The cafeteria, though, is every bit as awesome as every Madisonian has heard (over and over and OVER) that it is. Yum.
posted by gerstle at 9:08 PM on November 4, 2015 [2 favorites]


APL is comparable in unmaintainability, I'm told

I hadn't heard of this one before, but holy crap.
posted by echo target at 9:24 PM on November 4, 2015 [8 favorites]


Why can't the patient have ownership of his/her own records? I already carry insurance cards and credit cards. I already have oodles of information online, that I own. It should be comparatively easier, and delightfully "disruptive" if we could do a google drive/dropbox/etc sort of approach to this.
posted by yesster at 9:27 PM on November 4, 2015 [3 favorites]


Speaking on the user end of things, I have no idea how all these systems are built, except to say they feel so antiquated compared to anything on the web, or even flight reservation systems, or the goddamn public library. Epic is miles ahead of any other system (others I use regularly are Cerner, Meditech, and NextGen) in terms of smart management of information and usability.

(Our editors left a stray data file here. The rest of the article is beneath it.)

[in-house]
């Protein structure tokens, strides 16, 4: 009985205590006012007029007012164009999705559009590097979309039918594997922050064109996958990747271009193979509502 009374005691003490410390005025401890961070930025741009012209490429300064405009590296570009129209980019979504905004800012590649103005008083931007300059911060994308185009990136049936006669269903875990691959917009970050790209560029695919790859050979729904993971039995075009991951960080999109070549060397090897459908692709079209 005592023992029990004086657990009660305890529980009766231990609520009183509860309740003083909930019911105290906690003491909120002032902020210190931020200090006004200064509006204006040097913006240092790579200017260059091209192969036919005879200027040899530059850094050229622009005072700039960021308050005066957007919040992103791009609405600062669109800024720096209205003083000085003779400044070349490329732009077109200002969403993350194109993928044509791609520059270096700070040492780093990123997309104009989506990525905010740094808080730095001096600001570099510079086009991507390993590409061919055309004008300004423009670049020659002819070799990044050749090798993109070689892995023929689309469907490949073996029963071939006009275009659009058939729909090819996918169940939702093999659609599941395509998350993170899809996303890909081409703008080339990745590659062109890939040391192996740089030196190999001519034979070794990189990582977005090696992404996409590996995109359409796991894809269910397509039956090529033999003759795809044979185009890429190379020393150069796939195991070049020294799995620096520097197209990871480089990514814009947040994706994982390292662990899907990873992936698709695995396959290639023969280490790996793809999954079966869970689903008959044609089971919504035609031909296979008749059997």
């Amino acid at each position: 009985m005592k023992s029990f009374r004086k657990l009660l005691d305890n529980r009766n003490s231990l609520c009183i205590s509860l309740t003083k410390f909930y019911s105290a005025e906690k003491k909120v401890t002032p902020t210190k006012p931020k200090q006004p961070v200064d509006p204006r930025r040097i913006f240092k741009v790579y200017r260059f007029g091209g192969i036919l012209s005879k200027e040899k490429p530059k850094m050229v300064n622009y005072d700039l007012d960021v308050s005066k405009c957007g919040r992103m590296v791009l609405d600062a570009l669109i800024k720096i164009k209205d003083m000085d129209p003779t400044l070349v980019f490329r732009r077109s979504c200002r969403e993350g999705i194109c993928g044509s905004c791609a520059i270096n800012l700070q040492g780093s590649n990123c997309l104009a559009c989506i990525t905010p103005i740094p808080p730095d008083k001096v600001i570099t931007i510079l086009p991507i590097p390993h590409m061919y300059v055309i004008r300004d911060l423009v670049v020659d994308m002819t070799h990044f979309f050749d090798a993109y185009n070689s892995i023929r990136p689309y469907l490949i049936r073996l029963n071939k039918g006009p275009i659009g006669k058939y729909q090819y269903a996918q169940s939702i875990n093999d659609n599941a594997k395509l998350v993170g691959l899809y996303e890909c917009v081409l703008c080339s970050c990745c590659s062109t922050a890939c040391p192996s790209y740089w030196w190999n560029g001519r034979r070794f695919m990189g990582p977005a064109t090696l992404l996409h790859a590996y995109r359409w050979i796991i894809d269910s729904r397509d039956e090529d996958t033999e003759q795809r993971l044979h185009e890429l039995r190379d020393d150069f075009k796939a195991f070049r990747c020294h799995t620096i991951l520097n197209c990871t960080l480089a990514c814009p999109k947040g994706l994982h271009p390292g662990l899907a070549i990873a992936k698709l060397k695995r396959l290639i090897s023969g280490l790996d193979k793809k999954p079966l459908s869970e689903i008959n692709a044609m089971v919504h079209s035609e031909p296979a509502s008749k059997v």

In Seattle, there are 4-5 major hospital systems that I routinely need to gain access to, really in the interest of practicing good medicine, and not wasting dollars on retesting, or the patient's time. "Come back next week when I have been able to request and receive a faxed copy of the information I need to solve this clinical problem" is such a frustrating way to end a patient visit, and it's not an option when I'm doing hospital work. All the hospitals that use Epic have a plug in called "Care Everywhere" where literally a button push gives me access to all their care anywhere in the area at other hospital systems that use Epic. I didn't ask for this option, I didn't have to verify anything, and I don't need to ask the patient for permission to instantly access it. (That's not to say there aren't safeguards -- I once looked up my son's birth record at a hospital I'm on staff, just because I wanted to see which templated notes his pediatrician was using to see if I could steal/borrow those templates and I was immediately sent a notice stating that I was caught snooping into a record of a patient I had no business accessing, that I was officially warned not to do this again and that a permanent record of this was placed in my personnel file).